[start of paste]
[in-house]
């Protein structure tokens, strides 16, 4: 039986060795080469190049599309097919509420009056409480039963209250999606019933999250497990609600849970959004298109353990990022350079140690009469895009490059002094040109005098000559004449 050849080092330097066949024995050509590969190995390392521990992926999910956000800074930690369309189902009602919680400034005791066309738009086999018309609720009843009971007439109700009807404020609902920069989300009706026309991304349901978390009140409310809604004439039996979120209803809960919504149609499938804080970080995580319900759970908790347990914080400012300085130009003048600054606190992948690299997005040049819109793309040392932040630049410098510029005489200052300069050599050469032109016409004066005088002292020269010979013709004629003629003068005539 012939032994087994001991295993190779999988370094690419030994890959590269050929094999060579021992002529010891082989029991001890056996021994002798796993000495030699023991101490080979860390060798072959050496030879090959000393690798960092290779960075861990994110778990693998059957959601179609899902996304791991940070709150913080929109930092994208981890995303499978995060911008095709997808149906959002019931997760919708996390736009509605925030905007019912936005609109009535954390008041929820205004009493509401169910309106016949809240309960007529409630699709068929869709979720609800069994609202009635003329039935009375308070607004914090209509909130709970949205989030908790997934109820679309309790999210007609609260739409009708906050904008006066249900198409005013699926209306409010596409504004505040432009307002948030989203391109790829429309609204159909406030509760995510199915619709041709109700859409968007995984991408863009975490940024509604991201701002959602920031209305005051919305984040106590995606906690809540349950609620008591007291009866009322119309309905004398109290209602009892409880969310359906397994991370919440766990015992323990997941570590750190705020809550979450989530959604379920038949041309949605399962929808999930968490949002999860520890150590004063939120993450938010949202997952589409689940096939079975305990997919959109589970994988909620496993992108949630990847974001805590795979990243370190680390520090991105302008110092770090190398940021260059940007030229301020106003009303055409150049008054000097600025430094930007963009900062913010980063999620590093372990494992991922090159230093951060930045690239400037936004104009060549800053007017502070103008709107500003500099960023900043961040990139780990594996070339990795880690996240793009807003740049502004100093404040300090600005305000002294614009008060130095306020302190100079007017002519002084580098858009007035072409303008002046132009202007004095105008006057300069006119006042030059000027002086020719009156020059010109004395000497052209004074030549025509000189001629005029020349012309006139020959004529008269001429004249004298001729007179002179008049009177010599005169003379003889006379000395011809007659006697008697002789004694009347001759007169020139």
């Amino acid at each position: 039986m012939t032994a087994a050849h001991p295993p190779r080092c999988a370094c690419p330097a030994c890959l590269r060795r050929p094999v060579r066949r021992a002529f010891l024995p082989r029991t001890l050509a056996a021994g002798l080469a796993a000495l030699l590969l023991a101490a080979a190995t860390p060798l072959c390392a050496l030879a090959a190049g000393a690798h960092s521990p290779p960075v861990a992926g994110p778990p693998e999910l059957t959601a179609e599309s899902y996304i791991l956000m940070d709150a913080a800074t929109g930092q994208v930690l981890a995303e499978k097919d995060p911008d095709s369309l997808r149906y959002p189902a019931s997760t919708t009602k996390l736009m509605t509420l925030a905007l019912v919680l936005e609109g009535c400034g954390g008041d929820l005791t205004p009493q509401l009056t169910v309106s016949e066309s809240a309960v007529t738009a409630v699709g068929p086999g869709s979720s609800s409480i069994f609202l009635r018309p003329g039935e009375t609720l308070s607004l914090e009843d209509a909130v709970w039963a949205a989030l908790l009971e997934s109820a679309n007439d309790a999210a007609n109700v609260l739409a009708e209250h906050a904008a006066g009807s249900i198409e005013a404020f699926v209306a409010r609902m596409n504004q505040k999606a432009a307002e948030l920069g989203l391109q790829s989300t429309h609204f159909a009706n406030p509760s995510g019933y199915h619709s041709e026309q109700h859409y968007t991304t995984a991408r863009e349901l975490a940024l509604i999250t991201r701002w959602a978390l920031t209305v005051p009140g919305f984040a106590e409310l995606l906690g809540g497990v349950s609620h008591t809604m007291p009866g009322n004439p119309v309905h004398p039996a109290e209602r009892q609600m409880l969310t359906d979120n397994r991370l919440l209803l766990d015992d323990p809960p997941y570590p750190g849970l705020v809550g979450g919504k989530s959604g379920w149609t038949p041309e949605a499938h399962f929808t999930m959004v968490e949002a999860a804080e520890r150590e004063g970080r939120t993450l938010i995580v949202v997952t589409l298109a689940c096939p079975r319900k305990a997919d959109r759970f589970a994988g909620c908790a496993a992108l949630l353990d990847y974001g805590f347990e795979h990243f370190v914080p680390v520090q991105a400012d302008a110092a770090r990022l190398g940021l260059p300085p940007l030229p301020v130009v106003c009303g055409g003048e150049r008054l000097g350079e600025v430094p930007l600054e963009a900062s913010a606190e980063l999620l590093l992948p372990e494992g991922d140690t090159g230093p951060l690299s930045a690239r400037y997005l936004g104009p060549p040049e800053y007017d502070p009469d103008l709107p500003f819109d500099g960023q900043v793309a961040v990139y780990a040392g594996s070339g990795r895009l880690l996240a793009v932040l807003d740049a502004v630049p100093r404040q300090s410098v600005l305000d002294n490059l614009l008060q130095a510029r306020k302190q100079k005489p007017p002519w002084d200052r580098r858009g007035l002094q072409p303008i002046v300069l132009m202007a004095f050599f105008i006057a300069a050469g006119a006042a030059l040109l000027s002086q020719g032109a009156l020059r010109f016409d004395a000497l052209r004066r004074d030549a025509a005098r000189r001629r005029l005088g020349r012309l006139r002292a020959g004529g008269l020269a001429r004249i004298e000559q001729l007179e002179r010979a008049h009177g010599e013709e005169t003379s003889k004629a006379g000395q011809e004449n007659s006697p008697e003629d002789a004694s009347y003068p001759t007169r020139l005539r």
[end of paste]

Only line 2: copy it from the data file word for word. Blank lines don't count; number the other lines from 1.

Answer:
């Protein structure tokens, strides 16, 4: 039986060795080469190049599309097919509420009056409480039963209250999606019933999250497990609600849970959004298109353990990022350079140690009469895009490059002094040109005098000559004449 050849080092330097066949024995050509590969190995390392521990992926999910956000800074930690369309189902009602919680400034005791066309738009086999018309609720009843009971007439109700009807404020609902920069989300009706026309991304349901978390009140409310809604004439039996979120209803809960919504149609499938804080970080995580319900759970908790347990914080400012300085130009003048600054606190992948690299997005040049819109793309040392932040630049410098510029005489200052300069050599050469032109016409004066005088002292020269010979013709004629003629003068005539 012939032994087994001991295993190779999988370094690419030994890959590269050929094999060579021992002529010891082989029991001890056996021994002798796993000495030699023991101490080979860390060798072959050496030879090959000393690798960092290779960075861990994110778990693998059957959601179609899902996304791991940070709150913080929109930092994208981890995303499978995060911008095709997808149906959002019931997760919708996390736009509605925030905007019912936005609109009535954390008041929820205004009493509401169910309106016949809240309960007529409630699709068929869709979720609800069994609202009635003329039935009375308070607004914090209509909130709970949205989030908790997934109820679309309790999210007609609260739409009708906050904008006066249900198409005013699926209306409010596409504004505040432009307002948030989203391109790829429309609204159909406030509760995510199915619709041709109700859409968007995984991408863009975490940024509604991201701002959602920031209305005051919305984040106590995606906690809540349950609620008591007291009866009322119309309905004398109290209602009892409880969310359906397994991370919440766990015992323990997941570590750190705020809550979450989530959604379920038949041309949605399962929808999930968490949002999860520890150590004063939120993450938010949202997952589409689940096939079975305990997919959109589970994988909620496993992108949630990847974001805590795979990243370190680390520090991105302008110092770090190398940021260059940007030229301020106003009303055409150049008054000097600025430094930007963009900062913010980063999620590093372990494992991922090159230093951060930045690239400037936004104009060549800053007017502070103008709107500003500099960023900043961040990139780990594996070339990795880690996240793009807003740049502004100093404040300090600005305000002294614009008060130095306020302190100079007017002519002084580098858009007035072409303008002046132009202007004095105008006057300069006119006042030059000027002086020719009156020059010109004395000497052209004074030549025509000189001629005029020349012309006139020959004529008269001429004249004298001729007179002179008049009177010599005169003379003889006379000395011809007659006697008697002789004694009347001759007169020139």